anxiety, Ash Wednesday, COVID-19, Endometriosis, Fear of death, Lent, Pandemic, progressive Christianity, Ukraine, war
Today happened to be another Ash Wednesday in which I was home-bound on medical leave.
Once again, like in the past, I was dealing with endometriosis. The pain was increasing even though I was menopausal, and the hysterectomy proved that there was a lot of rogue endometrial tissue in my pelvic region. I’m on medical leave and not able to lead worship as I take time to heal.
Which brings me to this year’s Ash Wednesday. After two weeks of lying in bed, doom-scrolling news about the invasion of Ukraine and heightened nuclear alert in our world, the worst thing right now is to remind someone who is deathly afraid of death that she will die. (Obviously, there are many dying in Ukraine from this senseless war- and something for us to discuss another day.) I worried about what could go wrong prior to the surgery (as always), and I dealt with two years of pandemic concerns. The last thing I want to hear through sacred liturgy is that I’m going to die.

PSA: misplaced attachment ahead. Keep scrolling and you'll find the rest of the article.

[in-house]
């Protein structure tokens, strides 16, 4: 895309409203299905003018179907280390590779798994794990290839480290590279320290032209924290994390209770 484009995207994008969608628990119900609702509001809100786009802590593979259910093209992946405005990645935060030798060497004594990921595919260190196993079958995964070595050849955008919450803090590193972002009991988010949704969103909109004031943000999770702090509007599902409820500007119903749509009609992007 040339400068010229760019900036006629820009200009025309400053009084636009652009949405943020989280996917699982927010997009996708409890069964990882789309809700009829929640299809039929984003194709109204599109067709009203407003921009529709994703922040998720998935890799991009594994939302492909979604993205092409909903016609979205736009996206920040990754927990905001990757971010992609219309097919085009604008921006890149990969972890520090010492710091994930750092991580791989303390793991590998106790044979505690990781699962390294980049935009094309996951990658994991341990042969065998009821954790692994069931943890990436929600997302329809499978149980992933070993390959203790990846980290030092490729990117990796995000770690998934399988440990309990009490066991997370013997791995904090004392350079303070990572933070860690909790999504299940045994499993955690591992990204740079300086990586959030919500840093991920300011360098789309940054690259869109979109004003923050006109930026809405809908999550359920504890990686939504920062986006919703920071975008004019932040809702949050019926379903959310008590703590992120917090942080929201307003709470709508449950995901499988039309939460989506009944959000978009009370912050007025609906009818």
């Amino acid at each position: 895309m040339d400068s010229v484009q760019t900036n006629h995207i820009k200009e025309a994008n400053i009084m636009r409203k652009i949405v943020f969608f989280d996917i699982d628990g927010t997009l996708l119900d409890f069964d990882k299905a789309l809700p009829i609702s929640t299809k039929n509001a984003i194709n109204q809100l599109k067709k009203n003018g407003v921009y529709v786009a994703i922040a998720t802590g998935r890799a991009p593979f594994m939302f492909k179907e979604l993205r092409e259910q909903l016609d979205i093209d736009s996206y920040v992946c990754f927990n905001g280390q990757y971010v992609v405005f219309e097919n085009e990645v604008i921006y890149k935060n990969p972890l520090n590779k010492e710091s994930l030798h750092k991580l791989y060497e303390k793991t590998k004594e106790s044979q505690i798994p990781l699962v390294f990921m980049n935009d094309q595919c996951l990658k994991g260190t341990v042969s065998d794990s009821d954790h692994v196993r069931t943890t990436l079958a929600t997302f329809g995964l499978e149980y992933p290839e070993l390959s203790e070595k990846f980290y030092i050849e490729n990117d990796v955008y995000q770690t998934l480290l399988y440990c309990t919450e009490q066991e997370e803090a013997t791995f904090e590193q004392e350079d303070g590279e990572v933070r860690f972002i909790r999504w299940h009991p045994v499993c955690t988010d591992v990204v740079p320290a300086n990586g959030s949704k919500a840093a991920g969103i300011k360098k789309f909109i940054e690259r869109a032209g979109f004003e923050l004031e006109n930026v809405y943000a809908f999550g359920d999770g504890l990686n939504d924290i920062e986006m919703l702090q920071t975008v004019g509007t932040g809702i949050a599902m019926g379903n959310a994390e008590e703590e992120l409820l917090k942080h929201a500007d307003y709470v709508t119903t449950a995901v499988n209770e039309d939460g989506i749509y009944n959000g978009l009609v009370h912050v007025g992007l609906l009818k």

I know this with every fiber of my being. My anxiety reminds me each day that death could be imminent.
So for this year, I work to establish a different relationship with the ashes.
First of all, everything is fleeting. And this should include my worries. My concerns should be no more than the weight of the ashes which could easily be blown away by the wind. Easier said than done, but it’s worth the effort.
Secondly, as I begin Kate Bowler’s Good Enough devotional book, I’m reminded of my imperfections. The ashes remind me of an imperfect self and the need to embrace a self that works to try her best rather than attain the impossible.
I refuse to rid myself of Ash Wednesday. But the day was not always ours to dwell on death but focus on what continues to be the greatest priorities while we are alive: loving one another as Christ loved us; doing justice, loving kindness, and walking humbly with God.
And today my focus won’t be nuclear war, health issues, or pandemics, but my growing relationship with God.